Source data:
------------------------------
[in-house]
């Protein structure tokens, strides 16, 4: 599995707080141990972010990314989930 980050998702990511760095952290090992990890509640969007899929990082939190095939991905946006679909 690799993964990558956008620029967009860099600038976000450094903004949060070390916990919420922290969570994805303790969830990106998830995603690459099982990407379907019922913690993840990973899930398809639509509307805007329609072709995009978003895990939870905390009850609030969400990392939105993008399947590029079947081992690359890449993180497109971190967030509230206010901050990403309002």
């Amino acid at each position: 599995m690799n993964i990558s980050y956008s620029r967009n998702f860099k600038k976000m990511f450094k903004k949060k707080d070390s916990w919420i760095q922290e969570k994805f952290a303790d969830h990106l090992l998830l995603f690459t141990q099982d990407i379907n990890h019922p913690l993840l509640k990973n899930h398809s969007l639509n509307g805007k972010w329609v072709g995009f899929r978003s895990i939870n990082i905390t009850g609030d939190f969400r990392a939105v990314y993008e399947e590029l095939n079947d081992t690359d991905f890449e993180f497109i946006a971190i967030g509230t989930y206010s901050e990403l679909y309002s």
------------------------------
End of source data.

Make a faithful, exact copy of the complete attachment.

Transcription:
[in-house]
């Protein structure tokens, strides 16, 4: 599995707080141990972010990314989930 980050998702990511760095952290090992990890509640969007899929990082939190095939991905946006679909 690799993964990558956008620029967009860099600038976000450094903004949060070390916990919420922290969570994805303790969830990106998830995603690459099982990407379907019922913690993840990973899930398809639509509307805007329609072709995009978003895990939870905390009850609030969400990392939105993008399947590029079947081992690359890449993180497109971190967030509230206010901050990403309002």
């Amino acid at each position: 599995m690799n993964i990558s980050y956008s620029r967009n998702f860099k600038k976000m990511f450094k903004k949060k707080d070390s916990w919420i760095q922290e969570k994805f952290a303790d969830h990106l090992l998830l995603f690459t141990q099982d990407i379907n990890h019922p913690l993840l509640k990973n899930h398809s969007l639509n509307g805007k972010w329609v072709g995009f899929r978003s895990i939870n990082i905390t009850g609030d939190f969400r990392a939105v990314y993008e399947e590029l095939n079947d081992t690359d991905f890449e993180f497109i946006a971190i967030g509230t989930y206010s901050e990403l679909y309002s």